Well, we didn’t get 10 albums out of him but we did get six examples that have changed his life.
Keyboardist/producer Erik Norlander, perhaps best known for his band (Rocket Scientists) and his wife (vocalist Lana Lane), reveals his favorite albums
Paul McCartney recently appeared on BBC Radio 4’s Today program on which he discussed quite a few topics, including fame and vegetarianism, with host Sarah Montague.
“Labelography —The Major U.K. Record Labels” by Jan Pettersson, reviewed by Susan Sliwicki.
On July 13 1976, AC/DC made their first ever U.K. television appearance, filming at the Wimbledon Theatre for inclusion in Marc Bolan’s “Rollin’ Bolan” television spectacular. Their name and reputation were spreading, but first timers remained perplexed by the prospect of the band.
AC/DC were hits in Australia, but the band’s name meant nothing anywhere else in the world. By 1976, it was time for them to broaden their horizons, starting with the U.K.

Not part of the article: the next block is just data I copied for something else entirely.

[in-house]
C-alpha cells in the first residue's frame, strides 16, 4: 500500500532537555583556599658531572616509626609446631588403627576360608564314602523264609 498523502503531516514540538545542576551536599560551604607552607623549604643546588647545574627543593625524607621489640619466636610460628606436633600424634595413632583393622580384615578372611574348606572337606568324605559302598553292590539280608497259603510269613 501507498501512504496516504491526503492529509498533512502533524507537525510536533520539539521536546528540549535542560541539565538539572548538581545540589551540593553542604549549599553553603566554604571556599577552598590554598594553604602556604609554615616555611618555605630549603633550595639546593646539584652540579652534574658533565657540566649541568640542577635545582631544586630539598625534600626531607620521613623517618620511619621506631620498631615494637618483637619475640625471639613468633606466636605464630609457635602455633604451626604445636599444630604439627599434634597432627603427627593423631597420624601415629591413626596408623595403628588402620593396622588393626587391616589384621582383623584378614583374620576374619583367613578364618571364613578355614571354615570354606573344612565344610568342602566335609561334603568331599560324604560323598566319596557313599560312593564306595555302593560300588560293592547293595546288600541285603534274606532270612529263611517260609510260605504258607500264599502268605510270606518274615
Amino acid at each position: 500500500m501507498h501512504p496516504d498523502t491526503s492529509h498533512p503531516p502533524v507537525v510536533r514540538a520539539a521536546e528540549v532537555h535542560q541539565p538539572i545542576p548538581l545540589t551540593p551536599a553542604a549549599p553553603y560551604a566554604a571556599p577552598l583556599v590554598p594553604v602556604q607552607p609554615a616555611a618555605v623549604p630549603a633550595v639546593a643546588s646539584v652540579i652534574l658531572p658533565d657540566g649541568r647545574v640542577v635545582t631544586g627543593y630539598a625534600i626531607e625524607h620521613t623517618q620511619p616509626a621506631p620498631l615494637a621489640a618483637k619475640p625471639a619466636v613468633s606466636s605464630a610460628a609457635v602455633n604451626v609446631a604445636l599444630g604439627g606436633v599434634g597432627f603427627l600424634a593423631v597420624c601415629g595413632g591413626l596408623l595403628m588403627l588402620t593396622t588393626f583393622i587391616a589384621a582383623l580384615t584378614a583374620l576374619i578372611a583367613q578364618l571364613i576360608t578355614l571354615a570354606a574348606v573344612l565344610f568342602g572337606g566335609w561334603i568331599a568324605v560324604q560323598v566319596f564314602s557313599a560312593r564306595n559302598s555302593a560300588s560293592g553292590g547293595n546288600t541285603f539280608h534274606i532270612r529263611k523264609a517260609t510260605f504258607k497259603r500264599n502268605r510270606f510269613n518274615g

Van Der Graaf Generator, wrote the editors of the “New Musical Express Book Of Rock” in 1975, “failed to make much of an impression on [the] British public. However they managed to accrue a small, but dedicated cult following for their heavy, doomy music.” It was not much of an epitaph for what that same small cult following would have declared was one of the most ambitious, adventurous and, above all, challenging rock bands of the early 1970s.
A price guide to Van Der Graaf Generator U.S. 45s and albums, taken from the "Goldmine Standard Catalog of American Records, 1950 to 1975, 6th Edition," by Tim Neely.
Holy grails don’t get any holier than this, especially for Northern Soul acolytes. Going up for auction, starting March 14, is one of only two known copies — and the only one in acceptable playing condition — of Frank Wilson’s “Do I Love You (Indeed I Do),” considered by many to be the most valuable ultra-rare 45 record in the world.